City decides to save collapsed downtown building - WNEM TV 5

City decides to save collapsed downtown building

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Source: WNEM Source: WNEM
Source: WNEM Source: WNEM
Source: WNEM Source: WNEM

A section of a building collapsed in downtown Saginaw in May and now the city has decided to save it.

The back of the vacant building at 126 N.Washington Ave. came down with a loud roar just after 6 a.m. on May 16.

The cement and bricks caved in, cutting through the sheet of metal covering the facade and sending bricks and other items into the TV5 parking lot. 

John Stemple, the City of Saginaw's Chief Inspector, said they are doing what they can to figure out what happened.

"We are evaluating the structural integrity of the remainder of the building. We haven't determined what actions we are going to take at this point," Stemple said in May.

He said he's been in contact with the owner and the city has done work on this portion of the building in the past.

"In this case there were some repairs that were made to the building and to the back wall. We did have some action coming from the back of it because there was some issues with a portion of the building," Stemple said.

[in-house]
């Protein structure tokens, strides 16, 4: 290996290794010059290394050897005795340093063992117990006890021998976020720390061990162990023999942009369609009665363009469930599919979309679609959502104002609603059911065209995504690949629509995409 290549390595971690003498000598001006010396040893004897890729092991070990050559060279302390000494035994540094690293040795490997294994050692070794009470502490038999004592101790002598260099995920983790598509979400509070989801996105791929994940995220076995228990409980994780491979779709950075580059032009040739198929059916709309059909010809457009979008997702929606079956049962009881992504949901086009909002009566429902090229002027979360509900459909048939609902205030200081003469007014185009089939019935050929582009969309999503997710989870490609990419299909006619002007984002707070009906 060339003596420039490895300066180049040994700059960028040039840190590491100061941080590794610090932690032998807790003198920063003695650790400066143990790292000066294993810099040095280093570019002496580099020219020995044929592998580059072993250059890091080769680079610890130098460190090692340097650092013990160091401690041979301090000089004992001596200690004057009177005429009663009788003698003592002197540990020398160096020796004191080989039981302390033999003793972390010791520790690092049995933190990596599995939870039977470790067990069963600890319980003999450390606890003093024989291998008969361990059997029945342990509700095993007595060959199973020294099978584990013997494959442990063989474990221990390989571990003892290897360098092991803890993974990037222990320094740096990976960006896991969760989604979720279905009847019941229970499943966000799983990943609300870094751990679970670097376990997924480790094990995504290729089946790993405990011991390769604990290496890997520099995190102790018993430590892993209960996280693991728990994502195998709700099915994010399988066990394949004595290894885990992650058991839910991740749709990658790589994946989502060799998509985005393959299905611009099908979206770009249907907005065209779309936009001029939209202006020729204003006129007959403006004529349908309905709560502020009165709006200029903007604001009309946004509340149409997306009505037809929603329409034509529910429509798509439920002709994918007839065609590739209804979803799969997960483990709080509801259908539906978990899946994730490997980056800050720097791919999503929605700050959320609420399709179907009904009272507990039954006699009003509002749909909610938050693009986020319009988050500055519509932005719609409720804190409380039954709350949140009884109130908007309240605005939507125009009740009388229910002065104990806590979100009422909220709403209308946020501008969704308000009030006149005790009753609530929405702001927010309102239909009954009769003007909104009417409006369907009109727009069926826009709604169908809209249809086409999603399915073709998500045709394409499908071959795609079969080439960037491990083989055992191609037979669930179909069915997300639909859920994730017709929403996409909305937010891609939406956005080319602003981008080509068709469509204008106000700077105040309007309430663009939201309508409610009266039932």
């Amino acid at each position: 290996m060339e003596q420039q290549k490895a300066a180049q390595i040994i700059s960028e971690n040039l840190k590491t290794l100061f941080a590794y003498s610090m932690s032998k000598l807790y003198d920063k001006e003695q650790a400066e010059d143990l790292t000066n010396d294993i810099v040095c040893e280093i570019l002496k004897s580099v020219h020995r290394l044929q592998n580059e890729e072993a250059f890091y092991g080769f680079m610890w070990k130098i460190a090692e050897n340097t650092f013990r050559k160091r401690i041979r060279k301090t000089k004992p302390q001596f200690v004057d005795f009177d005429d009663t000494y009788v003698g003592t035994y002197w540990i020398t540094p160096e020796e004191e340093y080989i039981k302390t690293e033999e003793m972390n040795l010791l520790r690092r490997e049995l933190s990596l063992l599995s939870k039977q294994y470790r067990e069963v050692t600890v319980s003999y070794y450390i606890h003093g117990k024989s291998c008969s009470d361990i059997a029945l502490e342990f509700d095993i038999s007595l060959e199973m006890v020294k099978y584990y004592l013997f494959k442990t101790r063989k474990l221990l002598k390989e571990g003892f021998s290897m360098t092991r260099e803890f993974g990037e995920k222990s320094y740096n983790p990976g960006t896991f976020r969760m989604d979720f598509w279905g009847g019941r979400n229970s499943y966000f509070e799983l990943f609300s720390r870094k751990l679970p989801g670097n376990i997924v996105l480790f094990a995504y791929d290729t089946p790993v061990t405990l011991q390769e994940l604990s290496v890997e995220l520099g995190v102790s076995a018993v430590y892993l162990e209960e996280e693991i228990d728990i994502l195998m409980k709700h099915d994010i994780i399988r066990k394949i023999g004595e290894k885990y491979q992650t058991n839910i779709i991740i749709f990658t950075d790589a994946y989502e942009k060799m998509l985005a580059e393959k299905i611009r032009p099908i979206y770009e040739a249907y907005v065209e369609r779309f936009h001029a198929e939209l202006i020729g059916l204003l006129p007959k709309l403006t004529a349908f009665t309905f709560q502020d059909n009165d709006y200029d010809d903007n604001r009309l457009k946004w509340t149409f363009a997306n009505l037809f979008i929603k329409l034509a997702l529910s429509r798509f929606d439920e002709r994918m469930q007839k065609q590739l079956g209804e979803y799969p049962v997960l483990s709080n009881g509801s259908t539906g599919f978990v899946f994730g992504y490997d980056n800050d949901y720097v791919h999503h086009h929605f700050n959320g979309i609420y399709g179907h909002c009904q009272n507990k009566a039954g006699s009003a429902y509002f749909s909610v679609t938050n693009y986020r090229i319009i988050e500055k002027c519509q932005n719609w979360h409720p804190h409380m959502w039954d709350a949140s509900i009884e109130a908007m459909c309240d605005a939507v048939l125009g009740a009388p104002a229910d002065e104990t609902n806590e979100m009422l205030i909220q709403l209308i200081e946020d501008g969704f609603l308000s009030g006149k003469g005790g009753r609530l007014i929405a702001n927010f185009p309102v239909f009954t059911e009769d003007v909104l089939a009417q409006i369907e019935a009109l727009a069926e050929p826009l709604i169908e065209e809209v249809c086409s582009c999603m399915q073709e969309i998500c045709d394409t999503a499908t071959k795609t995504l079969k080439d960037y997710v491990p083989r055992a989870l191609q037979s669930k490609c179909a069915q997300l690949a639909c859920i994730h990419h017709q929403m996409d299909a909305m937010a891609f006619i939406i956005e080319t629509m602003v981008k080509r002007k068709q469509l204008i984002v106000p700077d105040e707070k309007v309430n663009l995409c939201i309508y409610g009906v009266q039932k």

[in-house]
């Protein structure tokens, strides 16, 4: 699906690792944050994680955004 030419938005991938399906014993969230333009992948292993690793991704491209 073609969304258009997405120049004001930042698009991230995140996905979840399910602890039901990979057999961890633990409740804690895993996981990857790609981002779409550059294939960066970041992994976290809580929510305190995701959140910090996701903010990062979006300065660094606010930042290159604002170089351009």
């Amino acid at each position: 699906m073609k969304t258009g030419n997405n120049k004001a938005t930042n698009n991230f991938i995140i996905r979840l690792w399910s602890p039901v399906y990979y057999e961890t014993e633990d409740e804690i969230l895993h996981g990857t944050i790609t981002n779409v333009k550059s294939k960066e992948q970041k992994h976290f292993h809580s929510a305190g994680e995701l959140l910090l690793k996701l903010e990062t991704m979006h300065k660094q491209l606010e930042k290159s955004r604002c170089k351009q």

He said the repairs were made three to four years ago.

Firefighters said the collapse could be due to the age of the building.

One woman who lives next door said the building has been empty for nearly 15 years and she doesn't believe it has been properly maintained. The building has been condemned.

The city crunched the numbers and determined it would be cheaper to save the building rather than tear it down.

The cost to city taxpayers is about $175,000.

Stemple said the city is currently working with an engineering firm and contractors to build a wall that will make the building structurally sound. The city is footing the bill, calling it emergency action.

The city is doing it because the building's owner, William Irish, has not secured it in the allotted time. 

"All we can do is follow the laws we have on the books. We have a responsibility to the other property owners in that area to otherwise make it safe and you know, that's what the city's going to do," Stemple said.

Stemple said because this is taxpayer funded, city ordinance allows the minimum amount of work to make sure the building is safe and weather-resistant.

The city said they have cited Irish and will send him a bill for the work they complete in hopes of having the taxpayer money returned to the city.

>>Slideshow: Downtown building collapses<<

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